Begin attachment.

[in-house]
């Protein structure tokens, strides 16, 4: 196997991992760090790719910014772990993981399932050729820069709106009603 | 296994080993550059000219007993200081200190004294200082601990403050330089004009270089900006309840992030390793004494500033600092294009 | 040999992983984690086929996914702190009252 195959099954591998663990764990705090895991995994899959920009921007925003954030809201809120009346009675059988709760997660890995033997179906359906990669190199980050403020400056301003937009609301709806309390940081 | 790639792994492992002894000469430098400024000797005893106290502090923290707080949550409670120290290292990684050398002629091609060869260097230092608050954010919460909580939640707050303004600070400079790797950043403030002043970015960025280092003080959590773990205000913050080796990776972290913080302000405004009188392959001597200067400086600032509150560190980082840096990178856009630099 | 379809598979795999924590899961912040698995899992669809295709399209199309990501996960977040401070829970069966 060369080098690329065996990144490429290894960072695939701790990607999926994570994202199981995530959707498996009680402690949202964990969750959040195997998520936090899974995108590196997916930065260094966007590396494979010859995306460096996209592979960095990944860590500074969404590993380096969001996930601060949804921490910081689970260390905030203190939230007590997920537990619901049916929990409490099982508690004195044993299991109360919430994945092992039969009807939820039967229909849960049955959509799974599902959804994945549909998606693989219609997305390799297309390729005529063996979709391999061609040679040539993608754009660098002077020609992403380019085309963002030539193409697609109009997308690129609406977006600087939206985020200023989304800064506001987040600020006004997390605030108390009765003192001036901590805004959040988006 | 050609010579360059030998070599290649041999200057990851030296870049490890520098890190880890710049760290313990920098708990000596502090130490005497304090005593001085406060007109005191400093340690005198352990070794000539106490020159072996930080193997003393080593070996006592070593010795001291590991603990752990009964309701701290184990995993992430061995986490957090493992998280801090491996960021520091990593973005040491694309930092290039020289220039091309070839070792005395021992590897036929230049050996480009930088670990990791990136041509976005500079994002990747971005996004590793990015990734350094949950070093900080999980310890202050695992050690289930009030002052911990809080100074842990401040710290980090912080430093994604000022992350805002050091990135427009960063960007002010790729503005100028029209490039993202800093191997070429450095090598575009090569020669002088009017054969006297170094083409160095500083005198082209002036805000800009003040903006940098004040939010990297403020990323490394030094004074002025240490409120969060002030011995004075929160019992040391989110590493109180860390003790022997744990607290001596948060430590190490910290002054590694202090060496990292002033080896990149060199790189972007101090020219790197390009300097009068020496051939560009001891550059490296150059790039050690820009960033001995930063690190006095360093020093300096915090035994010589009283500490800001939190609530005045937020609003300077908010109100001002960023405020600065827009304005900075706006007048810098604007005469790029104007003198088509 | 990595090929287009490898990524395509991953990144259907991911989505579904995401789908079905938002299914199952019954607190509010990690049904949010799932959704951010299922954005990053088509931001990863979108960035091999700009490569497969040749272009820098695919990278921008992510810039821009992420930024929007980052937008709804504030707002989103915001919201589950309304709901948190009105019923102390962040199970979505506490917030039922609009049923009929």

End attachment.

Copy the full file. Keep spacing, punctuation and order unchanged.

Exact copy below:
[in-house]
């Protein structure tokens, strides 16, 4: 196997991992760090790719910014772990993981399932050729820069709106009603 | 296994080993550059000219007993200081200190004294200082601990403050330089004009270089900006309840992030390793004494500033600092294009 | 040999992983984690086929996914702190009252 195959099954591998663990764990705090895991995994899959920009921007925003954030809201809120009346009675059988709760997660890995033997179906359906990669190199980050403020400056301003937009609301709806309390940081 | 790639792994492992002894000469430098400024000797005893106290502090923290707080949550409670120290290292990684050398002629091609060869260097230092608050954010919460909580939640707050303004600070400079790797950043403030002043970015960025280092003080959590773990205000913050080796990776972290913080302000405004009188392959001597200067400086600032509150560190980082840096990178856009630099 | 379809598979795999924590899961912040698995899992669809295709399209199309990501996960977040401070829970069966 060369080098690329065996990144490429290894960072695939701790990607999926994570994202199981995530959707498996009680402690949202964990969750959040195997998520936090899974995108590196997916930065260094966007590396494979010859995306460096996209592979960095990944860590500074969404590993380096969001996930601060949804921490910081689970260390905030203190939230007590997920537990619901049916929990409490099982508690004195044993299991109360919430994945092992039969009807939820039967229909849960049955959509799974599902959804994945549909998606693989219609997305390799297309390729005529063996979709391999061609040679040539993608754009660098002077020609992403380019085309963002030539193409697609109009997308690129609406977006600087939206985020200023989304800064506001987040600020006004997390605030108390009765003192001036901590805004959040988006 | 050609010579360059030998070599290649041999200057990851030296870049490890520098890190880890710049760290313990920098708990000596502090130490005497304090005593001085406060007109005191400093340690005198352990070794000539106490020159072996930080193997003393080593070996006592070593010795001291590991603990752990009964309701701290184990995993992430061995986490957090493992998280801090491996960021520091990593973005040491694309930092290039020289220039091309070839070792005395021992590897036929230049050996480009930088670990990791990136041509976005500079994002990747971005996004590793990015990734350094949950070093900080999980310890202050695992050690289930009030002052911990809080100074842990401040710290980090912080430093994604000022992350805002050091990135427009960063960007002010790729503005100028029209490039993202800093191997070429450095090598575009090569020669002088009017054969006297170094083409160095500083005198082209002036805000800009003040903006940098004040939010990297403020990323490394030094004074002025240490409120969060002030011995004075929160019992040391989110590493109180860390003790022997744990607290001596948060430590190490910290002054590694202090060496990292002033080896990149060199790189972007101090020219790197390009300097009068020496051939560009001891550059490296150059790039050690820009960033001995930063690190006095360093020093300096915090035994010589009283500490800001939190609530005045937020609003300077908010109100001002960023405020600065827009304005900075706006007048810098604007005469790029104007003198088509 | 990595090929287009490898990524395509991953990144259907991911989505579904995401789908079905938002299914199952019954607190509010990690049904949010799932959704951010299922954005990053088509931001990863979108960035091999700009490569497969040749272009820098695919990278921008992510810039821009992420930024929007980052937008709804504030707002989103915001919201589950309304709901948190009105019923102390962040199970979505506490917030039922609009049923009929």